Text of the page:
Republic of the Philippines
A.M. No. RTJ-17-2506 | November 10, 2020
Office of the Court Administrator, Complainant,
Judge Antonio C. Reyes, Regional Trial Court, Branch 61, Baguio City, Benguet, Respondent.
D E C I S I O N
This resolves the administrative charge for gross ignorance of the law, gross misconduct and flagrant violation of the Canons of the New Code of Judicial Conduct against Judge Antonio C. Reyes (respondent judge), Presiding Judge of the Regional Trial Court (RTC) of Baguio City, Branch 61.
On August 7, 2016, President Rodrigo Roa Duterte (President Duterte) publicly named seven (7) judges who were allegedly involved in illegal drugs. Only four (4) of the named judges were sitting judges at the time of the announcement, Judge Exequil L. Dagala, Judge Adriano S. Savillo, Judge Domingo L. Casiple, Jr., and herein respondent Judge.
Due to the public announcement of President Duterte, this Court designated Retired Justice Roberto A. Abad (Justice Abad) as the sole investigator of the fact-finding investigation against the four (4) judges. On November 7, 2016, Justice Abad rendered a report regarding Judges Dagala, Casiple and Savillo finding no evidence linking them to illegal drugs. Thus, this Court on December 6, 2016, issued a Resolution terminating the fact-finding investigation against the three (3) judges because there is no evidence linking them to the use, proliferation, trade or involvement in illegal drugs.
As regards the respondent judge, Justice Abad submitted his report on February 16, 2017, recommending the institution of an administrative case against the respondent judge. On February 21, 2017, this Court issued a Resolution accepting the report of Justice Abad and directing the Office of the Court Administrator (OCA) to proceed with the inventory of cases decided by the respondent judge, to investigate the driver of the respondent judge and to request the National Bureau of Investigation to locate the witnesses identified in the report of Justice Abad.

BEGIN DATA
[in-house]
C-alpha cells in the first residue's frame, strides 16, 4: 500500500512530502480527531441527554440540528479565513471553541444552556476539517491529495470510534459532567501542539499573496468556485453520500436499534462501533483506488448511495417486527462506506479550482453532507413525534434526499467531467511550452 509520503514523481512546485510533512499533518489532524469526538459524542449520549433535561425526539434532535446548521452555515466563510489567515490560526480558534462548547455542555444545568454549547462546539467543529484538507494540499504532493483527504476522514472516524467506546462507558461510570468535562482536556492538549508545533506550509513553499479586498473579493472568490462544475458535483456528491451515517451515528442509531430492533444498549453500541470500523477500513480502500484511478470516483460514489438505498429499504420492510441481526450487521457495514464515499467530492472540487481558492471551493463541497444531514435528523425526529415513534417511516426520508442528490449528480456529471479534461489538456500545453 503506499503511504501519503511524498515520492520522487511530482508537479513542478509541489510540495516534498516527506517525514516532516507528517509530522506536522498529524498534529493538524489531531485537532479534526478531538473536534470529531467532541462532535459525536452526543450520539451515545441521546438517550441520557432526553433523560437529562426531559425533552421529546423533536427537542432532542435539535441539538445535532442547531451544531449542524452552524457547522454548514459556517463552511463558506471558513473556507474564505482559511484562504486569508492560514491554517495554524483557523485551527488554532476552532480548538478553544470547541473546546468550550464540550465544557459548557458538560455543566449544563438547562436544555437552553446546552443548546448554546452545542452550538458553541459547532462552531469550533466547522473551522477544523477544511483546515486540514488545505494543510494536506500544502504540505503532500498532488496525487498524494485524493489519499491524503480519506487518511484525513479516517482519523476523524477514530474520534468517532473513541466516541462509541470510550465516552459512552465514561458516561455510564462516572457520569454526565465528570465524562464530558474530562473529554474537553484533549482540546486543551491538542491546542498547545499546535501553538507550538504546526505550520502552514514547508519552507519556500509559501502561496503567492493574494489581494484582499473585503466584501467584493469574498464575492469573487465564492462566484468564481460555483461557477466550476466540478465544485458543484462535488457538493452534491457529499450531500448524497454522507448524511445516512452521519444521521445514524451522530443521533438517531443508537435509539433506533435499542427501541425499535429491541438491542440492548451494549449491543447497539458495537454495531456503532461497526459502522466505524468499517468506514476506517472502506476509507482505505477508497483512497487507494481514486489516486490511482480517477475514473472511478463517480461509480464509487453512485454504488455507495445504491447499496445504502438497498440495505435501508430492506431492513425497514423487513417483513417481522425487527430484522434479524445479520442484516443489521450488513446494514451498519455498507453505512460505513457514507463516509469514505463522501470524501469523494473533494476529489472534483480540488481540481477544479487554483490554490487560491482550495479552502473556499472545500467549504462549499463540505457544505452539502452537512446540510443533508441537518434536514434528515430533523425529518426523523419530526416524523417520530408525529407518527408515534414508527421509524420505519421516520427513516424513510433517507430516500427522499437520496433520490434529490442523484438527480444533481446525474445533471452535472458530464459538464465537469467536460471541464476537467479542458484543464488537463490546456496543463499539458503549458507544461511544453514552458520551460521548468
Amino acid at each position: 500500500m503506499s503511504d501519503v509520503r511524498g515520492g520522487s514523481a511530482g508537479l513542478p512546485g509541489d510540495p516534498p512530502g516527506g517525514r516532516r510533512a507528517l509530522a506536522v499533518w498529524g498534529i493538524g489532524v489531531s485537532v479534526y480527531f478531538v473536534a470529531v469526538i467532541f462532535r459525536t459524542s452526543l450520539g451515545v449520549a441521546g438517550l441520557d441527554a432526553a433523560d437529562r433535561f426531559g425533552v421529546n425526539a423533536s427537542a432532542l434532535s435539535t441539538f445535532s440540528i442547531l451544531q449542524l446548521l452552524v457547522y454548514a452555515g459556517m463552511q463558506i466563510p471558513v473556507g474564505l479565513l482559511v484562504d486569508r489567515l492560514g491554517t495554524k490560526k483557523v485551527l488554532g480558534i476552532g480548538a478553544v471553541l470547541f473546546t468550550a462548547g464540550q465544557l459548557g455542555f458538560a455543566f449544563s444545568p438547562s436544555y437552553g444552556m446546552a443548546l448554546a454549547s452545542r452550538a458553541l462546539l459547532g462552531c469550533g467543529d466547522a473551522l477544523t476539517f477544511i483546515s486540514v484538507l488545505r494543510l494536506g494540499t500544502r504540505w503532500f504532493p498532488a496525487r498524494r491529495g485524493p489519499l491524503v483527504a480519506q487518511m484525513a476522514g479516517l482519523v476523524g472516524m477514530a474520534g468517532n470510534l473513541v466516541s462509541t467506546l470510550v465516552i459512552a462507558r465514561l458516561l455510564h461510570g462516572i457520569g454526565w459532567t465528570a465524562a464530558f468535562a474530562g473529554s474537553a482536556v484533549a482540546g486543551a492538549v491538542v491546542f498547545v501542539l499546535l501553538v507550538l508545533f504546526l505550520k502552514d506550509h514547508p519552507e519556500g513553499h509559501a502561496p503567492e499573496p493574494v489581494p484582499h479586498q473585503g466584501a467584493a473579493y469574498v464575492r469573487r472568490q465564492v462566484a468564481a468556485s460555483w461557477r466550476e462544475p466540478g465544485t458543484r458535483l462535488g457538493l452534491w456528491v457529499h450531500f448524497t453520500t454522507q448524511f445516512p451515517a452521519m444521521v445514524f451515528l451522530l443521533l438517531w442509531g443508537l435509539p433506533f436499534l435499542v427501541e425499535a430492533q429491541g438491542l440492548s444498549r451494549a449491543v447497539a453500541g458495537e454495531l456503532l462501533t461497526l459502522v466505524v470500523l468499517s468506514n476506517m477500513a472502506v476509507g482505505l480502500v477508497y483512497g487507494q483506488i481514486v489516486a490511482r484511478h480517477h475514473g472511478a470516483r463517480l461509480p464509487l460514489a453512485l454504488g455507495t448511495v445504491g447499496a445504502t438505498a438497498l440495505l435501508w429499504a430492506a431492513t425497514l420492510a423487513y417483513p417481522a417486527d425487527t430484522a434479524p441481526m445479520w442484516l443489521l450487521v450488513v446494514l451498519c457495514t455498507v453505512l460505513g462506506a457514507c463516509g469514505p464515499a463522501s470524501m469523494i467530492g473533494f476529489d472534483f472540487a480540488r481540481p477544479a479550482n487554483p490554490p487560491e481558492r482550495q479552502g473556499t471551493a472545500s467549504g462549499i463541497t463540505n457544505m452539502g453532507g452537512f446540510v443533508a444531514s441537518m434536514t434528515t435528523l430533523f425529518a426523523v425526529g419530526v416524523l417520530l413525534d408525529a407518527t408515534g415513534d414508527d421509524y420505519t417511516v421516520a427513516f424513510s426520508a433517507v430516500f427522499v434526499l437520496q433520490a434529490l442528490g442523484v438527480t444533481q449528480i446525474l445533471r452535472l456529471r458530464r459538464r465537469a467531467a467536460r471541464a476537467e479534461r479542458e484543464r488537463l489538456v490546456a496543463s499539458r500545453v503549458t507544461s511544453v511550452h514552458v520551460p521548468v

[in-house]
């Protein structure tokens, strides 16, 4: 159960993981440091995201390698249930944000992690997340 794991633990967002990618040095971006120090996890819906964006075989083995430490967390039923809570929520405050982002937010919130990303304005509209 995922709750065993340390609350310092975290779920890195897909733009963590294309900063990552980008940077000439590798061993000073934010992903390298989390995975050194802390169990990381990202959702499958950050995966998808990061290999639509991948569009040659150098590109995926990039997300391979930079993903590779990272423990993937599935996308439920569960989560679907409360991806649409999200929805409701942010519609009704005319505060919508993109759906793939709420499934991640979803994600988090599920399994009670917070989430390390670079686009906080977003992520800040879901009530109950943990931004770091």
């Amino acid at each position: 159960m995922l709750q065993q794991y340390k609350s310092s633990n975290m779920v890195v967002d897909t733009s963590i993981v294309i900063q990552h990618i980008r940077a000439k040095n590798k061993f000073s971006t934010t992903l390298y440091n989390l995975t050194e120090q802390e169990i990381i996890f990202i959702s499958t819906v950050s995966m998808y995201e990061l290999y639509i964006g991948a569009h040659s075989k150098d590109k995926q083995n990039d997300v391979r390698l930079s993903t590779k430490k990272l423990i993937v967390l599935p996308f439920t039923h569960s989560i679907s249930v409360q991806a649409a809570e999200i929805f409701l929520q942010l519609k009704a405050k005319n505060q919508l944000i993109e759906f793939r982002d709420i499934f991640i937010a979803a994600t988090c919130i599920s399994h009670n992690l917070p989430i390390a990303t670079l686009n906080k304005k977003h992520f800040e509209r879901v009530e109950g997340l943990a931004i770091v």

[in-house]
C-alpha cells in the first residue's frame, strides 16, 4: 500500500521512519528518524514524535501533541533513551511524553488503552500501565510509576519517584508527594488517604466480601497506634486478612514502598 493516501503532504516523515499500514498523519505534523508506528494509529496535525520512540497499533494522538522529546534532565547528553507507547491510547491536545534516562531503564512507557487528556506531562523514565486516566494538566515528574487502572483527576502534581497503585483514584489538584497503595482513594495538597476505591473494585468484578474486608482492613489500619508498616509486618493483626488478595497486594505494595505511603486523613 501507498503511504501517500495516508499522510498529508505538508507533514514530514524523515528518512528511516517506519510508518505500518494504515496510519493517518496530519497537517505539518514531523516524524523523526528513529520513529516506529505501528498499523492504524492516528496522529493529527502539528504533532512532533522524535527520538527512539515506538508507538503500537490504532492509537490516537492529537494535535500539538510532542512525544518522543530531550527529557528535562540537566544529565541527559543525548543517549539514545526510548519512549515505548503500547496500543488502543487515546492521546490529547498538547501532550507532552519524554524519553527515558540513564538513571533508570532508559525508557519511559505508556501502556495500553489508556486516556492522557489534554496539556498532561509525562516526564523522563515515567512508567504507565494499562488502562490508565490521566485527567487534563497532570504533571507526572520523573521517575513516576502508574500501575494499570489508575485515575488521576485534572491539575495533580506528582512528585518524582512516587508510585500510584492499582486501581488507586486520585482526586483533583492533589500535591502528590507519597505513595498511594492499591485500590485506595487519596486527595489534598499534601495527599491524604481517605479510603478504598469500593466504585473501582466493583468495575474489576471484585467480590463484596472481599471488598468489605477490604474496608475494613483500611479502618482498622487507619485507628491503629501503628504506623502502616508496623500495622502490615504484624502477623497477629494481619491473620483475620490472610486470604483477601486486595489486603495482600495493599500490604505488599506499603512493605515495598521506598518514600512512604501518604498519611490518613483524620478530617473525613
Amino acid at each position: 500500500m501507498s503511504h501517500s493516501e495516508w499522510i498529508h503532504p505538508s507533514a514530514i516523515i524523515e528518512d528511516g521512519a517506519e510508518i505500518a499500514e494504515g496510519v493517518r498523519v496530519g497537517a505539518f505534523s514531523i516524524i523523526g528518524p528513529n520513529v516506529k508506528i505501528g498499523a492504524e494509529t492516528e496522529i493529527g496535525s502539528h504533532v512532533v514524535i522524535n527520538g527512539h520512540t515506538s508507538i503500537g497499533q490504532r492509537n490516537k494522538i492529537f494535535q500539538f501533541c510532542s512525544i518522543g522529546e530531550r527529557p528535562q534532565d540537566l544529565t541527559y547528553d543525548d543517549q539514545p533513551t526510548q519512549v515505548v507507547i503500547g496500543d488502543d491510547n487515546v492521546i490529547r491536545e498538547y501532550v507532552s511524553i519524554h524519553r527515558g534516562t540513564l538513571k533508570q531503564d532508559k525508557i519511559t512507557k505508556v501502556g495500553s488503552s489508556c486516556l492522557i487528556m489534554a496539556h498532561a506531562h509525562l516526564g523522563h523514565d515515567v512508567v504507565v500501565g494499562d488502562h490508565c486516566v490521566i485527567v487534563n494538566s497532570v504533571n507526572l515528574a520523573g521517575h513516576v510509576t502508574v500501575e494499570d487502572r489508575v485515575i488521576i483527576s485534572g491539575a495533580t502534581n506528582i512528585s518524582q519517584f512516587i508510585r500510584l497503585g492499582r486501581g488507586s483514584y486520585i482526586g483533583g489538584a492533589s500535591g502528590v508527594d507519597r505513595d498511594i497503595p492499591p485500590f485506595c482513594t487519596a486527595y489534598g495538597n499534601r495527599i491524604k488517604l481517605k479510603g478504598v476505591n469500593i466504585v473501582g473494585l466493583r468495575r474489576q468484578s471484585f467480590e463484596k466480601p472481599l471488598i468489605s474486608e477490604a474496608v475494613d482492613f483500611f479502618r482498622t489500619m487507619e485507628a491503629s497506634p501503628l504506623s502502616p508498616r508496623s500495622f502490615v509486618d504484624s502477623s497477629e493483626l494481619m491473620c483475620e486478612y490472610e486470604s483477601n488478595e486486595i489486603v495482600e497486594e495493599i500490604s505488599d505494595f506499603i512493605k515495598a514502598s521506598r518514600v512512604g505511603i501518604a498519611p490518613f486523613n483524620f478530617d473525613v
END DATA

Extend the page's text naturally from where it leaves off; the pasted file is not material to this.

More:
In a Memorandum dated August 14, 2017, the OCA submitted its report and praying that the same be considered as its formal charge for gross ignorance of the law, gross misconduct and flagrant violation of the Canons of the New Code of Judicial Conduct against the respondent judge.
Upon investigation, at the instance of the OCA, the office secured the affidavit of the following persons, namely, Paul Black, Melchora Nagen (Melchora), Charito Zsa Zsa Valbuena Oliva (Oliva), Edmar Buscagan (Buscagan), and Atty. Lourdes Maita Cascolan Andres (Atty. Andres). Further, there are anonymous letter and interviews from a BJMP personnel, court employees as well as practicing lawyers based in Baguio City who requested anonymity.
It was found that a certain Paul Black submitted an Affidavit dated October 26, 2007 stating that he gave Norma Domingo (Norma) P50,000.00 for the respondent judge in exchange for the acquittal of the charge against his wife, Marina Black. Also, Melchora executed an Affidavit dated December 10, 2007 stating that Norma visited her offering to work for her release for P100,000.00 to be paid to the respondent judge. Melchora’s family bargained for P50,000.00 and gave the said amount to Norma. Thereafter, Melchora was acquitted from her criminal charge. Norma requested Melchora to accompany her in delivering to the respondent judge the amount of P300,000.00 paid by Richard Lagunilla in consideration of the acquittal of the criminal charge of the wife. An anonymous letter was also sent to Justice Abad stating that four (4) lawyers who are close with the respondent judge obtained acquittals for their client. These allegations were confirmed by the judicial audit since cases of Marina Black, Norma Domingo, Melchora Nagen and Wilhelmina Lagunilla were all acquitted of their criminal charges.
Another former staff, Charito Oliva also executed an Affidavit that sometime 2008, the respondent judge pointed to her a woman, later known to be Norma, who was standing across the street in front of the Justice Hall Building. Respondent judge ordered her to get something from Norma. On the way back, Oliva glanced inside the paper bag given by Norma and saw an Iphone cellular phone. Thereafter, Oliva handed the same to respondent judge.